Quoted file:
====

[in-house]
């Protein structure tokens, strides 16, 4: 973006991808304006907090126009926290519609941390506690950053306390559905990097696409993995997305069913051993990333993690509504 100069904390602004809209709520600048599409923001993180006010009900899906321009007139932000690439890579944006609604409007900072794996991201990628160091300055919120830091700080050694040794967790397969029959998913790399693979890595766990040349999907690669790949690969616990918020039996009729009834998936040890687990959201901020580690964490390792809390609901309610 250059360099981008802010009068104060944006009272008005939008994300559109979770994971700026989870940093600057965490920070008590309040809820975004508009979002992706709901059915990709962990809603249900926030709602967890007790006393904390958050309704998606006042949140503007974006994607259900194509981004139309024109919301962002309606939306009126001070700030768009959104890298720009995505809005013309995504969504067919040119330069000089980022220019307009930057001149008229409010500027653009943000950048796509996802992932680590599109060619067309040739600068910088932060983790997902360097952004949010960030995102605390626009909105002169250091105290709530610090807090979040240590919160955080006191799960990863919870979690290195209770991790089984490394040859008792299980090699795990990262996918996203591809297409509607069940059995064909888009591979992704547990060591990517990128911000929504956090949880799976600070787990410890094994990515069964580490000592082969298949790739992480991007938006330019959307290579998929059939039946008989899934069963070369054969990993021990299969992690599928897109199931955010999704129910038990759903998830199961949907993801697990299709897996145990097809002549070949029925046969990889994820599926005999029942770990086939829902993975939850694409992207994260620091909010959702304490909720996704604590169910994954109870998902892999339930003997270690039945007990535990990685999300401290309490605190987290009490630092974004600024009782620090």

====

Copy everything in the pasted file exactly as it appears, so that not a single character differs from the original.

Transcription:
[in-house]
């Protein structure tokens, strides 16, 4: 973006991808304006907090126009926290519609941390506690950053306390559905990097696409993995997305069913051993990333993690509504 100069904390602004809209709520600048599409923001993180006010009900899906321009007139932000690439890579944006609604409007900072794996991201990628160091300055919120830091700080050694040794967790397969029959998913790399693979890595766990040349999907690669790949690969616990918020039996009729009834998936040890687990959201901020580690964490390792809390609901309610 250059360099981008802010009068104060944006009272008005939008994300559109979770994971700026989870940093600057965490920070008590309040809820975004508009979002992706709901059915990709962990809603249900926030709602967890007790006393904390958050309704998606006042949140503007974006994607259900194509981004139309024109919301962002309606939306009126001070700030768009959104890298720009995505809005013309995504969504067919040119330069000089980022220019307009930057001149008229409010500027653009943000950048796509996802992932680590599109060619067309040739600068910088932060983790997902360097952004949010960030995102605390626009909105002169250091105290709530610090807090979040240590919160955080006191799960990863919870979690290195209770991790089984490394040859008792299980090699795990990262996918996203591809297409509607069940059995064909888009591979992704547990060591990517990128911000929504956090949880799976600070787990410890094994990515069964580490000592082969298949790739992480991007938006330019959307290579998929059939039946008989899934069963070369054969990993021990299969992690599928897109199931955010999704129910038990759903998830199961949907993801697990299709897996145990097809002549070949029925046969990889994820599926005999029942770990086939829902993975939850694409992207994260620091909010959702304490909720996704604590169910994954109870998902892999339930003997270690039945007990535990990685999300401290309490605190987290009490630092974004600024009782620090």